Here’s a quick little walk-through of how I created this Funky Fish collage. Feel free to make this project your own, with different colors, papers, or even a different fish (or any silhouette!).

I created these painted papers with a Gelli Plate, but you can paint any papers any way you wish for this project. I do recommend acrylics for this, and the Gelli Plate is great fun, if you’ve never tried it. (Video of my process of Gelli Printing my papers in a future tutorial.)

You can use any kind of substrate that you like – I used a 10” x 10” gallery depth wood panel for this one. I recommend that you stay away from canvas panels and stretched canvas for this project. A heavy paper, illustration board, or hardboard will work beautifully, too!

Gather your painted papers. You might want to keep the colors similar, or you might want a truly funky fish – your choice!

Rip your papers into strips – I used a metal ruler to rip these. The strips should be similar in width, but not exactly uniform. The length of the strips doesn’t matter, as you will be overlapping or cutting off excess as you glue down your strips.

With a nice pile of painted paper strips, begin arranging them on your substrate in a linear or strata composition. Vary the lengths, so the edges don’t line up. Vary the colors next to, and above and below, each strip. Adhere your strips to the substrate – I used a gloss medium for this one, but matte medium or gel medium would work fine. Smooth over your papers with your fingers as you glue them down. Trim off any excess that goes over the edge – I usually wait until the glue is dry, then flip over the piece and trim the excess with my handy single-edged razor blade on a self-healing mat.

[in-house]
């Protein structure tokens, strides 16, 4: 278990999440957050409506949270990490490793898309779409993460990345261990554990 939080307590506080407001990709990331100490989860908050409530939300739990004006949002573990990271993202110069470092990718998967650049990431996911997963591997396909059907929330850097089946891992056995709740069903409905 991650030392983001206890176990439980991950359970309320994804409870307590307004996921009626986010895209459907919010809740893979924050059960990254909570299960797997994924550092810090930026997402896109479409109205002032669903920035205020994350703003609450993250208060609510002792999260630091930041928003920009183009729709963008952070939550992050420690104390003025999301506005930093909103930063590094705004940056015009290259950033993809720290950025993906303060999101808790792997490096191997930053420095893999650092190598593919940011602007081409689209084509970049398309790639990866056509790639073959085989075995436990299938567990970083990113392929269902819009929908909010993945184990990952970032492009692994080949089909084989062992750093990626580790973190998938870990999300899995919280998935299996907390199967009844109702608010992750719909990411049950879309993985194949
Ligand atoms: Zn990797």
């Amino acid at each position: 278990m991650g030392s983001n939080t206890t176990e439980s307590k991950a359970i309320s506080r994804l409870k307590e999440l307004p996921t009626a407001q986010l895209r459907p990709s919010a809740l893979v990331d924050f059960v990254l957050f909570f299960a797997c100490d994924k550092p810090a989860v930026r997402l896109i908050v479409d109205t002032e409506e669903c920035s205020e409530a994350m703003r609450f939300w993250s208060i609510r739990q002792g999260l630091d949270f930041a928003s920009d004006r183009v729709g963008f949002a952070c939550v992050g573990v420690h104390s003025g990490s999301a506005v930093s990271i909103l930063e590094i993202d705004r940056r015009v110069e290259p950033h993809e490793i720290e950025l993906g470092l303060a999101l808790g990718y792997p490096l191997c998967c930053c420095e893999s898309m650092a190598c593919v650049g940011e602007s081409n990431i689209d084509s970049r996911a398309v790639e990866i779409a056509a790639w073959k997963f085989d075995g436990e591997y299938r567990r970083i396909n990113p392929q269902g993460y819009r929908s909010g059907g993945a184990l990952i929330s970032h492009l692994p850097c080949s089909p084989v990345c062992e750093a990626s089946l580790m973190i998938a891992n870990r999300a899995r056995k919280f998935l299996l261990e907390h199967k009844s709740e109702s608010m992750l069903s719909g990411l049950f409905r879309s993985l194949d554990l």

Let the glue and papers dry completely before you move on to the next step.

Print out your fish (or other silhouette), and trace it onto thin cardboard or cardstock. Cut around your silhouette pattern. Decide the placement of your fish on the background, and trace it with a white Posca pen or thin paint marker. When the paint marker is thoroughly dry, take a small brush, and begin applying white gesso to the background area (see finished piece). Apply the gesso up to your paint pen outline, then move your brush out toward the edge of the piece. Do this in a horizontal fashion, to mimic the horizontal line of the painted papers. Take a cloth or paper towel and go over your gesso, rubbing into the background, but not allowing the gesso to obstruct your background colors. Finish gessoing and wiping the entire background.

Optional steps: After outlining my fish, I did a wee bit of mark-making with a China pencil (or grease pencil) on the “background” space only. Then I gessoed over.

Additionally, if you are working on a cradled panel, you could paint or stain your edges, or leave them natural, like my example.

Finishing: A clear UV varnish will protect your fish. Apply after the gesso is completely dry.





These are the supplies I used – feel free to modify or use what you already have! (links are to actual brands that I use)

Cradled wood panel

Vintage ephemera

Gelli plate


Acrylic paints

Matte medium

White Posca pen

China marker

White gesso


Feel free to comment below about this project or others you would like to see! Thanks for visiting!

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